ARAHUAY, Peru - Doubts about whether poor, rural children really can benefit from quirky little computers evaporate quickly in this hilltop Andean village, where 50 primary-school children got machines from the One Laptop Per Child project six months ago.

These offspring of peasant families whose monthly earnings rarely exceed the cost of one of the $188 laptops cannot get enough of their "XO" laptops.

At breakfast, they are already powering up the combination library/videocam/audio recorder/music-maker/drawing kits. At night, they are dozing off in front of them - if they have managed to keep older siblings from waylaying the machines.

"It's really the kind of conditions that we designed for," said Walter Bender, president of the Massachusetts Institute of Technology spin-off.

Founded in 2005 by former MIT Media Lab director Nicholas Negroponte, the One Laptop program has retreated from early boasts that developing-world governments would snap up millions of the pint-size laptops at $100 each. In a backhanded tribute, One Laptop now faces homegrown competitors everywhere from Brazil to India - and a full-court press from Intel Corp.'s more power-hungry Classmate.

But no competitor approaches the XO in innovation. It is hard-drive-free, runs on the Linux operating system, and stretches wireless networks with "mesh" technology that lets each computer in a village relay data to the others.

Mass production began last month, and Negroponte says he expects at least 1.5 million machines to be sold by next November. Even that would be far fewer than Negroponte originally envisioned. The higher-than-initially-advertised price and the lack of a Windows operating system, still being tested for the XO, have dissuaded many potential government buyers.

Peru made the single biggest order to date - more than 272,000 machines - in its quest to turn around a primary education system that the World Economic Forum recently ranked last among 131 countries surveyed. Uruguay was the No. 2 buyer of the laptops, signing a contract for 100,000.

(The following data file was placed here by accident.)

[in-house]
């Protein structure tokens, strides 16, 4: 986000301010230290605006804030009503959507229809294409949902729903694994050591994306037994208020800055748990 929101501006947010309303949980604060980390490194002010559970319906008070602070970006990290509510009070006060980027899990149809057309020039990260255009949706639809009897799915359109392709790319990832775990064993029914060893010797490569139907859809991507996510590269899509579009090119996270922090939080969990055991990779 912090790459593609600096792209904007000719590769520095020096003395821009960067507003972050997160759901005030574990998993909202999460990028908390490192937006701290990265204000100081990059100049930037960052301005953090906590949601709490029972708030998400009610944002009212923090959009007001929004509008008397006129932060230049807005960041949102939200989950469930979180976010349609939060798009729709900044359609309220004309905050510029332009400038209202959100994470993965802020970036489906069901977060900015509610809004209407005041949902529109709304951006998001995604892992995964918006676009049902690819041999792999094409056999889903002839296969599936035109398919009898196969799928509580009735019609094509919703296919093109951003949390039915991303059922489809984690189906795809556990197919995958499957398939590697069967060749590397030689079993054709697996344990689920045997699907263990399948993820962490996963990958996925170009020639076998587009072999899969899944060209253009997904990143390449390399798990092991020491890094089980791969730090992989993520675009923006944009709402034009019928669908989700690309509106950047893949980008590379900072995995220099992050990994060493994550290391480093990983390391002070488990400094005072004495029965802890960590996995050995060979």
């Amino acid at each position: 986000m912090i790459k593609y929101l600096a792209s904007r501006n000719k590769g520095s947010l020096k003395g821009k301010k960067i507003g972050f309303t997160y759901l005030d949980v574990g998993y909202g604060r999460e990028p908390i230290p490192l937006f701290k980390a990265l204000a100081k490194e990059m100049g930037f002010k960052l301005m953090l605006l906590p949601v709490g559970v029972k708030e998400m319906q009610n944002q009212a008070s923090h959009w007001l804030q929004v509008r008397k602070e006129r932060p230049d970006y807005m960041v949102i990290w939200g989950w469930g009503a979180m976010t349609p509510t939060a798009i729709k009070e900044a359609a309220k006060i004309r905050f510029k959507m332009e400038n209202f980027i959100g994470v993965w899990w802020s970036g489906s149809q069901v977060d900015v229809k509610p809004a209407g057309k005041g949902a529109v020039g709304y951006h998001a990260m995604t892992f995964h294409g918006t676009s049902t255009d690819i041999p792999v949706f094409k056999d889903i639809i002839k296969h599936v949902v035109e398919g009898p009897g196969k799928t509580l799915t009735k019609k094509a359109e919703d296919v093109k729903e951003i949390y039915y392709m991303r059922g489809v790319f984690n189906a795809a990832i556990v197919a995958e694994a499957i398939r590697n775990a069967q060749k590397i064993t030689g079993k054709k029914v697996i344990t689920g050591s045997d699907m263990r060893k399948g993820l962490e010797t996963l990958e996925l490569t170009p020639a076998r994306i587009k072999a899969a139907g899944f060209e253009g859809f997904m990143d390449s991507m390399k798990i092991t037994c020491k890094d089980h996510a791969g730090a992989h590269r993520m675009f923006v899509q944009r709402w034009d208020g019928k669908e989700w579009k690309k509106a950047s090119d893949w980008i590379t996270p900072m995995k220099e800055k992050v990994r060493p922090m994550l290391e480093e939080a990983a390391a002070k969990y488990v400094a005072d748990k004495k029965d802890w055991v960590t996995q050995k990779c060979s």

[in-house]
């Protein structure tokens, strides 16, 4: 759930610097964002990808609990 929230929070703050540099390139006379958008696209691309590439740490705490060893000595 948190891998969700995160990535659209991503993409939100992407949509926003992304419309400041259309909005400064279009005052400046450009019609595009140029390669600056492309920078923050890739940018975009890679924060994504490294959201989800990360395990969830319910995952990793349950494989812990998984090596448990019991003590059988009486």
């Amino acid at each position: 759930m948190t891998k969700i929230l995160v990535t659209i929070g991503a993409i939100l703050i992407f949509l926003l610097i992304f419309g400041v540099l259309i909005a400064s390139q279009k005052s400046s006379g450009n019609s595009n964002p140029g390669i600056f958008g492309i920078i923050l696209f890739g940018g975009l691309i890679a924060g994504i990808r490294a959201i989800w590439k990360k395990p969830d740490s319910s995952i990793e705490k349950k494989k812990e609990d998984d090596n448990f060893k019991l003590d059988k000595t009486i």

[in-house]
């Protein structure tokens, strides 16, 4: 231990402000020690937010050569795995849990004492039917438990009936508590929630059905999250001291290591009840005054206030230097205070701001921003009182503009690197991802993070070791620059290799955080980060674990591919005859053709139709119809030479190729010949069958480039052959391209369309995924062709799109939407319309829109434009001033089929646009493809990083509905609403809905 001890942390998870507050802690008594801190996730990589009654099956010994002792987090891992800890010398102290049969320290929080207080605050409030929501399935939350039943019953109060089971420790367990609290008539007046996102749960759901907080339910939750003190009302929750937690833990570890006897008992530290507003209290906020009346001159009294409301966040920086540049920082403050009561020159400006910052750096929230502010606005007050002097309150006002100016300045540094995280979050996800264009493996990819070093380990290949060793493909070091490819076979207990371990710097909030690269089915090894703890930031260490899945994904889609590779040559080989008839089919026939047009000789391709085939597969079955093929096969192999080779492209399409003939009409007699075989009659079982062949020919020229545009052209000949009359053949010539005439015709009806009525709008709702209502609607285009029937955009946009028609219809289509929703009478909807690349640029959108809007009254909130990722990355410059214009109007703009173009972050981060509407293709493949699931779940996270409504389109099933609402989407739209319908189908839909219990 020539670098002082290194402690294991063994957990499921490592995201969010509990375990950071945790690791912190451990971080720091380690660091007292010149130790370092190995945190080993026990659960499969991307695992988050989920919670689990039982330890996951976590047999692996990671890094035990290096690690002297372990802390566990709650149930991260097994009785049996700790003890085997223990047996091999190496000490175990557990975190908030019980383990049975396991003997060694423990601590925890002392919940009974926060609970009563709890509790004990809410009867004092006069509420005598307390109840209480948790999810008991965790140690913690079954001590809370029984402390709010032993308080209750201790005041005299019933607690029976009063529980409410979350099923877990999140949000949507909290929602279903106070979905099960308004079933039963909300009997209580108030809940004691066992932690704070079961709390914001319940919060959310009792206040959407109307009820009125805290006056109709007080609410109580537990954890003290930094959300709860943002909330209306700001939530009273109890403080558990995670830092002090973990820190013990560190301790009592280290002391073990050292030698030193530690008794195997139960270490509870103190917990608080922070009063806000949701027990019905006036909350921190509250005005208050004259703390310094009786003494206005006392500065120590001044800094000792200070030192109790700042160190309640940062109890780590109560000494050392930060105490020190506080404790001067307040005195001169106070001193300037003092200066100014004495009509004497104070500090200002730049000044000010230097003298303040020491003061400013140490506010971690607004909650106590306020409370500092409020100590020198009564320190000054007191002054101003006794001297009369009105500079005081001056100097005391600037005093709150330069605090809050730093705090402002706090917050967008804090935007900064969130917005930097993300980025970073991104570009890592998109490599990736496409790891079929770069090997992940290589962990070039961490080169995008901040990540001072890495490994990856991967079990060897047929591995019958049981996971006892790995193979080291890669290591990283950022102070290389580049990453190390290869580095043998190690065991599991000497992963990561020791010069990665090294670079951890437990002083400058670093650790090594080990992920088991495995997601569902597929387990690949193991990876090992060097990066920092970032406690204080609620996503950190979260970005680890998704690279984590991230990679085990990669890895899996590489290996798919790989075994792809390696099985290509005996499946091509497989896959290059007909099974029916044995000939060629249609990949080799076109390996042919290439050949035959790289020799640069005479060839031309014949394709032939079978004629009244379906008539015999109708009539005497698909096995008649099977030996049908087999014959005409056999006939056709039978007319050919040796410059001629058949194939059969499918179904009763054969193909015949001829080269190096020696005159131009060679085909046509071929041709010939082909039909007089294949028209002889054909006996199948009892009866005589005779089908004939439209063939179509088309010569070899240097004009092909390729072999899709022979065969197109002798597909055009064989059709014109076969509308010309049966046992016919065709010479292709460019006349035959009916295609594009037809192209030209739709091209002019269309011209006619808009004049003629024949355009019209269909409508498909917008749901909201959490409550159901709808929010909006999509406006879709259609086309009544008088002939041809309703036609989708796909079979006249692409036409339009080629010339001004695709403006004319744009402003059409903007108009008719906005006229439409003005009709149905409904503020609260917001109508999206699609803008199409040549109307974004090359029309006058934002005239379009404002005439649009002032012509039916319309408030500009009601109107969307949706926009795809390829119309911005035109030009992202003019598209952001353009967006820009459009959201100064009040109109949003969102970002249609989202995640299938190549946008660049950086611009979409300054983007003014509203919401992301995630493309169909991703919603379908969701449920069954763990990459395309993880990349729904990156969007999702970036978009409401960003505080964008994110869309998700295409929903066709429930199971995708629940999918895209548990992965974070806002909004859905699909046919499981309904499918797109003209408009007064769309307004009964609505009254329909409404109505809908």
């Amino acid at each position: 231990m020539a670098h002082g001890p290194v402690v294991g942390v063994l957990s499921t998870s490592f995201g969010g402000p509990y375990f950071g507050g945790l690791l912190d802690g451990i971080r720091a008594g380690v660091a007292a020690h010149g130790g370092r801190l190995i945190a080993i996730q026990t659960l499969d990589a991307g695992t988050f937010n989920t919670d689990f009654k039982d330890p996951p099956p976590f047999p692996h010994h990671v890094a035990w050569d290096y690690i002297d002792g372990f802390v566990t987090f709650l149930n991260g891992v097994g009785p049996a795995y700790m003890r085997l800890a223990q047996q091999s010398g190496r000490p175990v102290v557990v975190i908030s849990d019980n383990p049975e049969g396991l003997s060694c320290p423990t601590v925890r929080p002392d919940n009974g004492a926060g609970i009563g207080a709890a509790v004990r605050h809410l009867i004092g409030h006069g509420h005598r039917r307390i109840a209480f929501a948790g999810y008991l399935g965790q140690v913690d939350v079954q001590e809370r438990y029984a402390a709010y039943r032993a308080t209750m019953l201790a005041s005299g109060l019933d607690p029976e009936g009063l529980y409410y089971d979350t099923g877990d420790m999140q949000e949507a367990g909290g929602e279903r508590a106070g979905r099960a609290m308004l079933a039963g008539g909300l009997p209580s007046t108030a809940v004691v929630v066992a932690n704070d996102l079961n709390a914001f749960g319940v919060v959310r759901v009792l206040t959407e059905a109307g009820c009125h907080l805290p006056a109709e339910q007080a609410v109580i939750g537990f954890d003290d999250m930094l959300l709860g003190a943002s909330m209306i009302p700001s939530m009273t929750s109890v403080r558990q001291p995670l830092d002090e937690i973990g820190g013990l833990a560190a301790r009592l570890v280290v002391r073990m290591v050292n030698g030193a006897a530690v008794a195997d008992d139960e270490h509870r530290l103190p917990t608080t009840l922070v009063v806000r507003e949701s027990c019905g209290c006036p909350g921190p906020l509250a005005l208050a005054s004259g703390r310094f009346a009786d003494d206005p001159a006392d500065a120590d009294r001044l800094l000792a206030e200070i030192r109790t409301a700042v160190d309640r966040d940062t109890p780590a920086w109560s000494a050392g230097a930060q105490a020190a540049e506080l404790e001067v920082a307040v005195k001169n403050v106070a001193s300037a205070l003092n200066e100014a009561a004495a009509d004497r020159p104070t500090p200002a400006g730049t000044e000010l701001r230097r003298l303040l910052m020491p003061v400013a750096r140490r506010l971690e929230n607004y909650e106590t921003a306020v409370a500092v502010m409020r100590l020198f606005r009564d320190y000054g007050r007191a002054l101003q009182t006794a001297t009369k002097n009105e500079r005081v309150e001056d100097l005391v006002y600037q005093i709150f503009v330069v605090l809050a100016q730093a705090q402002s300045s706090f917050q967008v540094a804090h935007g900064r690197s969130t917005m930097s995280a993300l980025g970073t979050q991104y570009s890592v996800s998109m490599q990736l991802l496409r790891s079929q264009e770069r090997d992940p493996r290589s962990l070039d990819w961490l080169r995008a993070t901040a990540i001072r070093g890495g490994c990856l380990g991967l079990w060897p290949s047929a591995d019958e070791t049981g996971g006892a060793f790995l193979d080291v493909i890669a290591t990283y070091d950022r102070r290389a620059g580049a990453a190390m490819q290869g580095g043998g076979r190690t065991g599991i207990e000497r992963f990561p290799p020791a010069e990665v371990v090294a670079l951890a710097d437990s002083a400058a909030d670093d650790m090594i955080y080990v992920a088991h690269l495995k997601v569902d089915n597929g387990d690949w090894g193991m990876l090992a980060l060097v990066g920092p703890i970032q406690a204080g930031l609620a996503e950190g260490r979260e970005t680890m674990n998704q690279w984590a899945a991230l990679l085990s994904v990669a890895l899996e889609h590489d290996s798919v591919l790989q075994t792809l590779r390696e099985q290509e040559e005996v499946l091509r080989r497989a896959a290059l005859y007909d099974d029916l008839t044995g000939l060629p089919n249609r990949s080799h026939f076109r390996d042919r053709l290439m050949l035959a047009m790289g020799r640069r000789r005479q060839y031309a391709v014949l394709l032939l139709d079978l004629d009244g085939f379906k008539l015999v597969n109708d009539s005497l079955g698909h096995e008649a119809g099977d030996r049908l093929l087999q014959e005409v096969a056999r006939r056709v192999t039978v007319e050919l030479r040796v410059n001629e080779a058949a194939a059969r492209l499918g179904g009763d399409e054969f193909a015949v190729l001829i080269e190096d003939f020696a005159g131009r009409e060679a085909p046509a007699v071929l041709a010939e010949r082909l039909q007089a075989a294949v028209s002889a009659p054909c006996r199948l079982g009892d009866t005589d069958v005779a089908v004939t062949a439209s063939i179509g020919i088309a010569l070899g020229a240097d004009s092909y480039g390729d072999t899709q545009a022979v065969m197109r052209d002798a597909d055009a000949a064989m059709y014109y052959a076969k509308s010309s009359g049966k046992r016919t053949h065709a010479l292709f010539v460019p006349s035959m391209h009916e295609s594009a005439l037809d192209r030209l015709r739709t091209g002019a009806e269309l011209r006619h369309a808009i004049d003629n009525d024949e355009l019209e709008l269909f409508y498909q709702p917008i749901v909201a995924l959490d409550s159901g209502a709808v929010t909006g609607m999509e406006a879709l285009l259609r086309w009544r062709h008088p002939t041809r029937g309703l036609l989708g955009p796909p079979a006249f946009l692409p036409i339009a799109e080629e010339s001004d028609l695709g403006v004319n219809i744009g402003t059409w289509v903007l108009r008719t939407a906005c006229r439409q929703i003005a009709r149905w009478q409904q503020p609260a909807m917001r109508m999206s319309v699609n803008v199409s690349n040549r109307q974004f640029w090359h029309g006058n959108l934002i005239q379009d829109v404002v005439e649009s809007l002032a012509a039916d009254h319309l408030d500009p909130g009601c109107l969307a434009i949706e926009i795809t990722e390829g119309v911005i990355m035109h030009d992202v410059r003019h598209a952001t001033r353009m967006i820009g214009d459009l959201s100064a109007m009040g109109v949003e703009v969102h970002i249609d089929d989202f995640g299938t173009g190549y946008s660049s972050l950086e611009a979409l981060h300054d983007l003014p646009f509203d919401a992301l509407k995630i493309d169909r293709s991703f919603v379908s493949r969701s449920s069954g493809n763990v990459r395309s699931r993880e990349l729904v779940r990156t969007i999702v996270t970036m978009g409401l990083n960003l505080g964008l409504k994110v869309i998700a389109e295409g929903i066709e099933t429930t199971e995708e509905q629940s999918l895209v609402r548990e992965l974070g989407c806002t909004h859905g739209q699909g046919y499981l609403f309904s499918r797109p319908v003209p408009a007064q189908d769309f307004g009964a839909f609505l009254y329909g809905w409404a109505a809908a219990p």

The children of Arahuay prove One Laptop's transformative conceit: that you can revolutionize education and democratize the Internet by giving a simple, durable, power-stingy but feature-packed laptop to the world's poorest children.

"Some tell me that they don't want to be like their parents, working in the fields," first-grade teacher Erica Velasco said of her pupils.

Antony, 12, wants to become an accountant.

Alex, 7, aspires to be a lawyer.

Kevin, 9, wants to play trumpet.

Saida, 10, is already a promising videographer, judging from her artful recording of the town's recent Fiesta de la Virgen.

Arahuay's lone industry is agriculture. Many adults share only weekends with their children, spending the workweek in fields many hours' walk from town and relying on charities to help keep their families nourished.

When they finish school, young people tend to abandon the village. Peru's head of educational technology, Oscar Becerra, is betting the One Laptop program can reverse this rural exodus to the squalor of Lima's shantytowns four hours away.

Indeed, Arahuay's elementary school population rose by 10 when families learned the laptop pilot was coming, said Guillermo Lazo, the school's director.

The XOs that Peru is buying will be distributed to pupils in 9,000 elementary schools from the Pacific to the Amazon basin, where a single teacher serves all grades, Becerra said.

Although Peru boasts thousands of rural satellite downlinks that provide Internet access, only about 4,000 of the schools getting XOs will be connected, Becerra said.

Negroponte said One Laptop was committed to helping Peru overcome that hurdle. Without Internet access, he said, the program is incomplete.